Proactive inspection discovers multiple safety failings at bakery
A baker has been the subject of the HSE’s first proactive prosecution for failing to protect workers from exposure to flour dust.
Luton and South Bedfordshire Magistrates’ Court heard that the HSE visited Honeytop Speciality Foods Ltd’s Dunstable factory in November 2009 to investigate an incident where a worker had fallen from a ladder.
During the investigation the inspector Emma Rowlands identified a number of other safety risks at the bakery, which manufactures a range of tortillas, crumpets and naan breads. She returned to the factory in February 2010 and with the help of experts from the Health and Safety Laboratory identified that workers were being exposed to six times the legal limit of flour dust.
The inspector discovered that the bakery had no control measures in place to extract the dust, which can cause occupational asthma, and workers were sweeping it away with brooms rather than using vacuums. Employees had been issued facemasks but had not been trained in how to wear them, and, as a result, many were wearing them upside down.
The company also failed to provide lifting equipment for workers who were manually lifting 25kg sacks of ingredients continually for 12-hour shifts. No risk assessment had been carried out for this method of work and no manual-handling aids were provided.
Between February and May 2010 the HSE issued 10 Improvement Notices to the company, which include; a need for control measures to prevent exposure to the dust; proper supervision of staff; guards to be installed on machines; controls for noise exposure; provision of lifting equipment; a mandate to seek professional health and safety advice; and barriers to be installed to separate vehicles and pedestrians. No action was taken in relation to the ladder fall.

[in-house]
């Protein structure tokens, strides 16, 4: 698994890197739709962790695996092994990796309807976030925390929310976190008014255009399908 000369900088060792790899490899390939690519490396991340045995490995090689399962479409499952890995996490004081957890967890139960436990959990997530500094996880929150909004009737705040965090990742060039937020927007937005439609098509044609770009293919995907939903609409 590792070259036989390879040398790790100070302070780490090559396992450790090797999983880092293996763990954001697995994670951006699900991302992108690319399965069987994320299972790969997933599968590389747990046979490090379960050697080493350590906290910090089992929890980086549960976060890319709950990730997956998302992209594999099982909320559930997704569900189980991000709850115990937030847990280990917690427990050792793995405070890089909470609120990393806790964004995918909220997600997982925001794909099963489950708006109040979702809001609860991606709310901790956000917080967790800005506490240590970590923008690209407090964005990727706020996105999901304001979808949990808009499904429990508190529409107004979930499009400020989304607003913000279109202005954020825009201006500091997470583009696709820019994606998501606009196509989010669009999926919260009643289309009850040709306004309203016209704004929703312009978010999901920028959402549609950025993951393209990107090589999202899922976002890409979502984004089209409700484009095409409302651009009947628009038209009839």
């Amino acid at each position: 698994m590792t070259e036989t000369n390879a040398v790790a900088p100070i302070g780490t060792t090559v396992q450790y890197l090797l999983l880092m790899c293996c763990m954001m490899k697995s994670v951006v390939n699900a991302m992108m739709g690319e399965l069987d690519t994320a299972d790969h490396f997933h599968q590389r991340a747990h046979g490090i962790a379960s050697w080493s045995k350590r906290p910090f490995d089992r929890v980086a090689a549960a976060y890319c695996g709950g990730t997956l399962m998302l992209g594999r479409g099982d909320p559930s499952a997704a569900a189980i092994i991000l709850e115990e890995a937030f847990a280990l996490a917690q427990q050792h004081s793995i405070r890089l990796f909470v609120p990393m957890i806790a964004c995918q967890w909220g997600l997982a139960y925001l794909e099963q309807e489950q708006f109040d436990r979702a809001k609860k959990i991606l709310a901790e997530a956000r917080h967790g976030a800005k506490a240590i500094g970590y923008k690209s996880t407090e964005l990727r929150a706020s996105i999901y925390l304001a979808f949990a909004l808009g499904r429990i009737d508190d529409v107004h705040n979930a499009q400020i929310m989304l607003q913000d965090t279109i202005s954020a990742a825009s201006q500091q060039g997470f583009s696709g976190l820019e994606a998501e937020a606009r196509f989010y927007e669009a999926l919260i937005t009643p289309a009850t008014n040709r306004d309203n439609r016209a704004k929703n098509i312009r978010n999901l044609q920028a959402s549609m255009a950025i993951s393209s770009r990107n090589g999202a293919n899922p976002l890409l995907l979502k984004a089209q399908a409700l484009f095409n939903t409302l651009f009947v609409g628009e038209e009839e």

Inspector Rowlands said: “Flour dust can cause occupational asthma, which is a debilitating illness for which there is no known cure. Each year there are about 3000 new cases of work-related respiratory diseases yet simple measures such as proper ventilation and extraction can control this.
“Ignorance is no defence and in this case the company’s management was in denial of its responsibilities.”
Honeytop Speciality Foods appeared in court on 26 March and pleaded guilty to breaching reg.5 and reg.7 of the MHSWR 1999 and reg.7 and reg.11 of the Control of Substances Hazardous to Health Regulations 2002. It was fined £1000 for each breach and ordered to pay £6000 in costs.
In mitigation, the company said it has come under new ownership since the incident and has spent more than £100,000 on safety improvement. This included installing an extractor system and providing various lifting aids, such as trolleys and pallet trucks. It has also appointed a full-time health and safety manager, who has implemented health surveillance process to ensure that staff undergo medical tests for symptoms of occupational asthma.
After the hearing, inspector Rowlands said: “In a bread factory it is quite obvious that there will be a lot of flour dust in the atmosphere, and in this case workers were being exposed to up to six times the legal limit. Yet, Honeytop Speciality Foods did nothing to identify what protective measures should have been in place to prevent its workers from being exposed to it.”
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